As regards positive affection, the evidence is inconclusive, since while some studies

have found a direct negative relationship between acculturative stress and positive affect

(Shin, Hans and Kim, 207), other studies have found that the relationship was partially mediated by variables such as the meaning of life (Pan, Wong, Chan and Joubert, 2008a) and others have not found a relationship between both variables (Wekeuteen and Neuken, 1998).

Acculturative stress (its  impact on you)

Acculturative stress and its effects on the relationship

Different authors have pointed out the importance of considering the context and

external circumstances to understand the development of relationships and the

relational processes.

The experience of stressful events has been related to:

  •  a decrease in satisfaction with the partner relationship;
  •  an increase in negative interactions; and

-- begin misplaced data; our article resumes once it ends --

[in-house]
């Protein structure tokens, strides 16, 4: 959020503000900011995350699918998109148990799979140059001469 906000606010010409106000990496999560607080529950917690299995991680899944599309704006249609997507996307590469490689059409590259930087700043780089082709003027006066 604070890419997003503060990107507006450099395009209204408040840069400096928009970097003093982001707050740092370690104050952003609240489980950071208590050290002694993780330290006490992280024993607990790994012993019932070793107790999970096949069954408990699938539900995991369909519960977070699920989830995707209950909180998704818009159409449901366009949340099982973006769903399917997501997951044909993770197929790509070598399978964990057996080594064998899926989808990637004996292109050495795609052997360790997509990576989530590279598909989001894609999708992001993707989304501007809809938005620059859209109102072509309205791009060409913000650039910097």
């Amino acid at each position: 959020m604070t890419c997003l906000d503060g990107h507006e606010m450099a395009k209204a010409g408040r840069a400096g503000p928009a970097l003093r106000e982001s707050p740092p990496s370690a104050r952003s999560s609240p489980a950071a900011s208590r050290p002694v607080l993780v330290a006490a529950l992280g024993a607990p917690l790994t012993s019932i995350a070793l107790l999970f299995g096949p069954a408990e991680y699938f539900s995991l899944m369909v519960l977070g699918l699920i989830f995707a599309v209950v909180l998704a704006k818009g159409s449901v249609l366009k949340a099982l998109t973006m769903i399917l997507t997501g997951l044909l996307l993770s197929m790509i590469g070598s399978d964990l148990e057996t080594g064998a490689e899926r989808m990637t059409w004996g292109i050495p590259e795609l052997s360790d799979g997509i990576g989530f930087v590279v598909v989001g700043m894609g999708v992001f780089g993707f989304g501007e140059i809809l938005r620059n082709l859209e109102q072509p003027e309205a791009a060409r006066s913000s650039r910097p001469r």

• a decrease in positive ones. 

In recent decades, the study of stress in relationships has adopted the perspective of interdependence from which members of a dyad are considered to exert mutual influence on results of the other person and their relationship (Kelley, 1979). 

From this perspective, stress external to couple relationships can be considered a dyadic phenomenon and a process of mutual influence. In this sense, research indicates that as a consequence of stress:

  •  levels of intimacy in the relationship decrease,
  • internal stress levels and marital discord levels increase 
  • individuals interpret interactions with their partner in a more negative and dysfunctional way.
Acculturative stress (its  impact on you)

The impact of acculturative stress 

Acculturative stress, as a consequence of settlement in the new country and

intercultural contact can have important effects on the subjective well-being of

immigrants. 

On the other hand, the well-being of individuals is not conditioned only by an adverse context, but by the quality of the relationships, they establish with other people, and especially with their partners. 

In this sense, the relationship can, on the one hand, promote well-being when it is a rewarding relationship for individuals, and whether it provides a sense of security, belonging, support and care; but it can have a negative effect when marked by discord, hostility increases, negative interactions and the absence of positive experiences between spouses (Beach et al., 1990).